Well here we are a few years later, and the paradigm certainly has shifted to an on-demand culture. Radio is ailing in many ways because of this, but I don't blame the iPod. Radio has been poisoning itself for years now, and ignorance to the digital revolution is only part of the problem.
Simply scanning the FM dial for a few minutes will reveal the true reason why radio listenership is down: homogenous, repetitive programming. Cookie-cutter stations were a great business model back in the mid-90s when media ownership laws were relaxed: radio megalopoli formed with a slick, straightforward presence, and ad sales boomed as a result. But nearly a decade later, this formula has finally become obsolete to an audience that now has a choice of turning to internet radio, satellite radio, download services, or podcasts for entertainment. Folks have grown tired of hearing the same 10 songs over and over in every city across the land, and they've caught on to the insincerity of delocalized (or automated, see Jack-FM) programming. Certainly the latest string of payola scandals has only added to the public's animosity toward mainstream radio.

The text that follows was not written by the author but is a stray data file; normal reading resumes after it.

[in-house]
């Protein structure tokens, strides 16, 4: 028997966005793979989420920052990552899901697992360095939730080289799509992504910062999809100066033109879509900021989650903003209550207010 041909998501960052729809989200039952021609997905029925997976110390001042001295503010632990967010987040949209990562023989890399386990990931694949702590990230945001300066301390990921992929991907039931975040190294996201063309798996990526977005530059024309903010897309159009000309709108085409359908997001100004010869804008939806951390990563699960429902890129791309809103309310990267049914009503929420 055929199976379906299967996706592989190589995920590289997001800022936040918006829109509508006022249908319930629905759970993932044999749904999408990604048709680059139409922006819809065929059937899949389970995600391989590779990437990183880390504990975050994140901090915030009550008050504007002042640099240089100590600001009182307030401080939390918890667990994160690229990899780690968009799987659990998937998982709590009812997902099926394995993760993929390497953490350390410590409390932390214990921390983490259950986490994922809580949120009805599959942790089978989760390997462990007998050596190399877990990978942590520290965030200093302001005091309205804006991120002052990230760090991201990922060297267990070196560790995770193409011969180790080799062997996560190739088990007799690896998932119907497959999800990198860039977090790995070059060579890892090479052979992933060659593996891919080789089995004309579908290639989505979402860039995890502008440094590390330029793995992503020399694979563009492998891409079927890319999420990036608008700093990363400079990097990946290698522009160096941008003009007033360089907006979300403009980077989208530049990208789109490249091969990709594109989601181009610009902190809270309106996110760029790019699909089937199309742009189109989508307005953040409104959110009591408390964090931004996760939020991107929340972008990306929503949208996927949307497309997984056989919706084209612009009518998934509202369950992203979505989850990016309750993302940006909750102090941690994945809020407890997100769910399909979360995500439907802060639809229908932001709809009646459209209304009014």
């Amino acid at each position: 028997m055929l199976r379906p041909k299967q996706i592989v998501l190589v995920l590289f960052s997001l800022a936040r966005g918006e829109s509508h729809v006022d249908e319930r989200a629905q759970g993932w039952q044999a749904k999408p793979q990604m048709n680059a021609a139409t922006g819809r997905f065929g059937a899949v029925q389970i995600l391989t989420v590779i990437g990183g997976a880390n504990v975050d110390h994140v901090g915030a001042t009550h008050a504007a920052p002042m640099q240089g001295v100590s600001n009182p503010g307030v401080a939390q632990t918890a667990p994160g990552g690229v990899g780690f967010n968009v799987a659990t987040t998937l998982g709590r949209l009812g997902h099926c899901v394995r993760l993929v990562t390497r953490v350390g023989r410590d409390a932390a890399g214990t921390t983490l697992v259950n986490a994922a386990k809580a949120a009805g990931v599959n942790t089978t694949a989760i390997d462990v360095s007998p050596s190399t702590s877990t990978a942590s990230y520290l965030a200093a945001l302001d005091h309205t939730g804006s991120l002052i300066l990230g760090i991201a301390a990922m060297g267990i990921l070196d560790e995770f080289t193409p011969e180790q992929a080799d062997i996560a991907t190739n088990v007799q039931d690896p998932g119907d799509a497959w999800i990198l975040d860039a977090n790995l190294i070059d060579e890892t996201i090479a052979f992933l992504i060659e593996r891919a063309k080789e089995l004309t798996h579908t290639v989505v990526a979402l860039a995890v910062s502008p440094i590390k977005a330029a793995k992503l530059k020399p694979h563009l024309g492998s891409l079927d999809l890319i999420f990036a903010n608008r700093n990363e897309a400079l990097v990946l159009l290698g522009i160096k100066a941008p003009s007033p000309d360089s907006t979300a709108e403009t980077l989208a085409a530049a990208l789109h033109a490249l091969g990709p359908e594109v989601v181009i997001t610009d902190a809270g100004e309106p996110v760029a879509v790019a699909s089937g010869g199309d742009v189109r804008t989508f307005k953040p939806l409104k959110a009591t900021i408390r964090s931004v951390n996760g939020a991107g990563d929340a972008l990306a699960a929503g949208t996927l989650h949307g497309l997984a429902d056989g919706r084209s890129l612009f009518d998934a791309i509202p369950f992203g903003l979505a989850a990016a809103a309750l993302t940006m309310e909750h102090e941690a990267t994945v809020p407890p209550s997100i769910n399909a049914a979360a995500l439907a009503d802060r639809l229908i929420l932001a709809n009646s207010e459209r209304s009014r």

Listeners are also questioning shifts in NPR's programming. In recent years, many NPR stations have abandoned their committment to classical music in favor of the financially-rewarding all-news format. Although answering to the bottom line might have a lot to do with cuts in federal funding, listeners are well aware of the financial factor affecting programming.
Could it be that radio listeners have grown fickle and listless with the old formulas and tricks? Is the pendulum now swinging back toward an era of localism, personality, and diverse programming? Quite possibly. Very recently, the two largest radio conglomerates in the U.S., Clear Channel and CBS Radio, each sold a significant number of stations, essentially marking the failure of their business models. Nationwide domination is not working for either company, and they have each decided to scrap efforts in small and mid-sized radio markets. This decentralization, combined with public outcry against the FCC's revisitation of media ownership rules, just might help resurrect radio's soul.